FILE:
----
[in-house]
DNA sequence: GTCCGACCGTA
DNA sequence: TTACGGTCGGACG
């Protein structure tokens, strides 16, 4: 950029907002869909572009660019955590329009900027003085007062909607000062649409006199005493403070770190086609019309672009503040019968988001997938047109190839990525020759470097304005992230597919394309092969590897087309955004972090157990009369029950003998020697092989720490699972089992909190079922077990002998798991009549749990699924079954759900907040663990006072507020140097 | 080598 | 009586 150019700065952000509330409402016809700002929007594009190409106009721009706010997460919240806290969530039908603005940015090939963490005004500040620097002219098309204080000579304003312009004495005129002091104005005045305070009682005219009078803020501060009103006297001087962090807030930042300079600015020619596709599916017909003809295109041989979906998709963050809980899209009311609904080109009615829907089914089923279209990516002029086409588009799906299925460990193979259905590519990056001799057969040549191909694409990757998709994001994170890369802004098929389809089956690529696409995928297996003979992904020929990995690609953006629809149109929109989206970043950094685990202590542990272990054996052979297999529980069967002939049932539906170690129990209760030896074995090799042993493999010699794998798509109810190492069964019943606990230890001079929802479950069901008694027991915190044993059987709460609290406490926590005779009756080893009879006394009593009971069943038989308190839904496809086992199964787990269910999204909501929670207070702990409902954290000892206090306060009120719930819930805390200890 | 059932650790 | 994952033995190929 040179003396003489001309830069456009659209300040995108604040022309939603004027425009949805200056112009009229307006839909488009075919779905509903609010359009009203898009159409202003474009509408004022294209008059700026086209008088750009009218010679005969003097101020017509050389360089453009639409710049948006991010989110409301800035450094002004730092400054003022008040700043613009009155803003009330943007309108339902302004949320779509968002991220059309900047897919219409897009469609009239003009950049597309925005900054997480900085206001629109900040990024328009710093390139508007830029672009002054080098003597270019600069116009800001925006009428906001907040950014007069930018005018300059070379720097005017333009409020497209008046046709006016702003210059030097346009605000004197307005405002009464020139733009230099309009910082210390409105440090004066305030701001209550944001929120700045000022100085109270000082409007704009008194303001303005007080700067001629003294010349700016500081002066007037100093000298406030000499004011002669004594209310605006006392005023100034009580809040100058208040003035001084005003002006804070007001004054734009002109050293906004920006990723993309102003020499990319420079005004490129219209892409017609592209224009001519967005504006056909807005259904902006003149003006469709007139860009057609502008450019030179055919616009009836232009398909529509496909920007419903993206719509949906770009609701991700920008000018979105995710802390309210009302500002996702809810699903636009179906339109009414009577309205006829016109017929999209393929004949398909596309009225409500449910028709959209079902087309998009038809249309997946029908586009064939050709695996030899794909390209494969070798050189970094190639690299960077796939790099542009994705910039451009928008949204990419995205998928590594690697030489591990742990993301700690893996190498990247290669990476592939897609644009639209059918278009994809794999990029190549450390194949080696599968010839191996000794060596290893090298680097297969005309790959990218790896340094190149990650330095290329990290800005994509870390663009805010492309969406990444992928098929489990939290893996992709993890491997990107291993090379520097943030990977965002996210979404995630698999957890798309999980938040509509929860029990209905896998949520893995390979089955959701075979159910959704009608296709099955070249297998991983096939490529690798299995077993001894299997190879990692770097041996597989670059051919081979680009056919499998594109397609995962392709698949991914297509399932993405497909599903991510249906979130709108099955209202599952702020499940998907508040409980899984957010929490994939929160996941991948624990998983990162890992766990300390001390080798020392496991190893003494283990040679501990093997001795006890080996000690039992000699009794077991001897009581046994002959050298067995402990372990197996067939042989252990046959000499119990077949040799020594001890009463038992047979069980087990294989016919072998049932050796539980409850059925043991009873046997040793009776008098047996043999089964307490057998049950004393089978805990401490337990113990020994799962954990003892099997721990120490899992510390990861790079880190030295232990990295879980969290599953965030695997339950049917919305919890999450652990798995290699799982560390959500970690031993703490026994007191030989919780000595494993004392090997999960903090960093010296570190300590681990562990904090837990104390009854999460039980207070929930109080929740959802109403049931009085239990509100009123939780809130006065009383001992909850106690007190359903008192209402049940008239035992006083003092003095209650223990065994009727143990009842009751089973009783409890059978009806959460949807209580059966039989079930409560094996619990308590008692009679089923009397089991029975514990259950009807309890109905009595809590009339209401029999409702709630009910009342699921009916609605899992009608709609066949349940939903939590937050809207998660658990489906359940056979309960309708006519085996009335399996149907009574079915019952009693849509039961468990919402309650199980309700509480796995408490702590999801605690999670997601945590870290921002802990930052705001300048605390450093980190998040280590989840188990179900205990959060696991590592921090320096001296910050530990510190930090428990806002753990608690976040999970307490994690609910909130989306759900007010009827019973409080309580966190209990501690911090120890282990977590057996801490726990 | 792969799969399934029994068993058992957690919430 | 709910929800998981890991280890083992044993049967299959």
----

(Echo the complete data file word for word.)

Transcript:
[in-house]
DNA sequence: GTCCGACCGTA
DNA sequence: TTACGGTCGGACG
């Protein structure tokens, strides 16, 4: 950029907002869909572009660019955590329009900027003085007062909607000062649409006199005493403070770190086609019309672009503040019968988001997938047109190839990525020759470097304005992230597919394309092969590897087309955004972090157990009369029950003998020697092989720490699972089992909190079922077990002998798991009549749990699924079954759900907040663990006072507020140097 | 080598 | 009586 150019700065952000509330409402016809700002929007594009190409106009721009706010997460919240806290969530039908603005940015090939963490005004500040620097002219098309204080000579304003312009004495005129002091104005005045305070009682005219009078803020501060009103006297001087962090807030930042300079600015020619596709599916017909003809295109041989979906998709963050809980899209009311609904080109009615829907089914089923279209990516002029086409588009799906299925460990193979259905590519990056001799057969040549191909694409990757998709994001994170890369802004098929389809089956690529696409995928297996003979992904020929990995690609953006629809149109929109989206970043950094685990202590542990272990054996052979297999529980069967002939049932539906170690129990209760030896074995090799042993493999010699794998798509109810190492069964019943606990230890001079929802479950069901008694027991915190044993059987709460609290406490926590005779009756080893009879006394009593009971069943038989308190839904496809086992199964787990269910999204909501929670207070702990409902954290000892206090306060009120719930819930805390200890 | 059932650790 | 994952033995190929 040179003396003489001309830069456009659209300040995108604040022309939603004027425009949805200056112009009229307006839909488009075919779905509903609010359009009203898009159409202003474009509408004022294209008059700026086209008088750009009218010679005969003097101020017509050389360089453009639409710049948006991010989110409301800035450094002004730092400054003022008040700043613009009155803003009330943007309108339902302004949320779509968002991220059309900047897919219409897009469609009239003009950049597309925005900054997480900085206001629109900040990024328009710093390139508007830029672009002054080098003597270019600069116009800001925006009428906001907040950014007069930018005018300059070379720097005017333009409020497209008046046709006016702003210059030097346009605000004197307005405002009464020139733009230099309009910082210390409105440090004066305030701001209550944001929120700045000022100085109270000082409007704009008194303001303005007080700067001629003294010349700016500081002066007037100093000298406030000499004011002669004594209310605006006392005023100034009580809040100058208040003035001084005003002006804070007001004054734009002109050293906004920006990723993309102003020499990319420079005004490129219209892409017609592209224009001519967005504006056909807005259904902006003149003006469709007139860009057609502008450019030179055919616009009836232009398909529509496909920007419903993206719509949906770009609701991700920008000018979105995710802390309210009302500002996702809810699903636009179906339109009414009577309205006829016109017929999209393929004949398909596309009225409500449910028709959209079902087309998009038809249309997946029908586009064939050709695996030899794909390209494969070798050189970094190639690299960077796939790099542009994705910039451009928008949204990419995205998928590594690697030489591990742990993301700690893996190498990247290669990476592939897609644009639209059918278009994809794999990029190549450390194949080696599968010839191996000794060596290893090298680097297969005309790959990218790896340094190149990650330095290329990290800005994509870390663009805010492309969406990444992928098929489990939290893996992709993890491997990107291993090379520097943030990977965002996210979404995630698999957890798309999980938040509509929860029990209905896998949520893995390979089955959701075979159910959704009608296709099955070249297998991983096939490529690798299995077993001894299997190879990692770097041996597989670059051919081979680009056919499998594109397609995962392709698949991914297509399932993405497909599903991510249906979130709108099955209202599952702020499940998907508040409980899984957010929490994939929160996941991948624990998983990162890992766990300390001390080798020392496991190893003494283990040679501990093997001795006890080996000690039992000699009794077991001897009581046994002959050298067995402990372990197996067939042989252990046959000499119990077949040799020594001890009463038992047979069980087990294989016919072998049932050796539980409850059925043991009873046997040793009776008098047996043999089964307490057998049950004393089978805990401490337990113990020994799962954990003892099997721990120490899992510390990861790079880190030295232990990295879980969290599953965030695997339950049917919305919890999450652990798995290699799982560390959500970690031993703490026994007191030989919780000595494993004392090997999960903090960093010296570190300590681990562990904090837990104390009854999460039980207070929930109080929740959802109403049931009085239990509100009123939780809130006065009383001992909850106690007190359903008192209402049940008239035992006083003092003095209650223990065994009727143990009842009751089973009783409890059978009806959460949807209580059966039989079930409560094996619990308590008692009679089923009397089991029975514990259950009807309890109905009595809590009339209401029999409702709630009910009342699921009916609605899992009608709609066949349940939903939590937050809207998660658990489906359940056979309960309708006519085996009335399996149907009574079915019952009693849509039961468990919402309650199980309700509480796995408490702590999801605690999670997601945590870290921002802990930052705001300048605390450093980190998040280590989840188990179900205990959060696991590592921090320096001296910050530990510190930090428990806002753990608690976040999970307490994690609910909130989306759900007010009827019973409080309580966190209990501690911090120890282990977590057996801490726990 | 792969799969399934029994068993058992957690919430 | 709910929800998981890991280890083992044993049967299959």